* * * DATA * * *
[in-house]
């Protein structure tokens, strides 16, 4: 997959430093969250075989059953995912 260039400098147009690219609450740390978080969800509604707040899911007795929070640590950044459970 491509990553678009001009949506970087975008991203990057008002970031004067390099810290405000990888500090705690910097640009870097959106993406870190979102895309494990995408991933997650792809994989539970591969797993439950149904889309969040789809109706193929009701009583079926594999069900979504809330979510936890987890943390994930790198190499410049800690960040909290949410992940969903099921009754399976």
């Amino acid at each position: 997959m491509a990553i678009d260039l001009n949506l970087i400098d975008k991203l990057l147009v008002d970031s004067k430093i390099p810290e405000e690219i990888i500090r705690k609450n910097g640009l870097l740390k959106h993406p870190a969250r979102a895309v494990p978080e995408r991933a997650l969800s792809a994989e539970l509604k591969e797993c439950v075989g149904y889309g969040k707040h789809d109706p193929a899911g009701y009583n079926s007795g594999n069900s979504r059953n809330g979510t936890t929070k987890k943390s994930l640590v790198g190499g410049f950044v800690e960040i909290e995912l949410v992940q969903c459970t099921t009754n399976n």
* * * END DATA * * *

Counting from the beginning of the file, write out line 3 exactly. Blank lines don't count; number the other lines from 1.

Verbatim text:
């Amino acid at each position: 997959m491509a990553i678009d260039l001009n949506l970087i400098d975008k991203l990057l147009v008002d970031s004067k430093i390099p810290e405000e690219i990888i500090r705690k609450n910097g640009l870097l740390k959106h993406p870190a969250r979102a895309v494990p978080e995408r991933a997650l969800s792809a994989e539970l509604k591969e797993c439950v075989g149904y889309g969040k707040h789809d109706p193929a899911g009701y009583n079926s007795g594999n069900s979504r059953n809330g979510t936890t929070k987890k943390s994930l640590v790198g190499g410049f950044v800690e960040i909290e995912l949410v992940q969903c459970t099921t009754n399976n």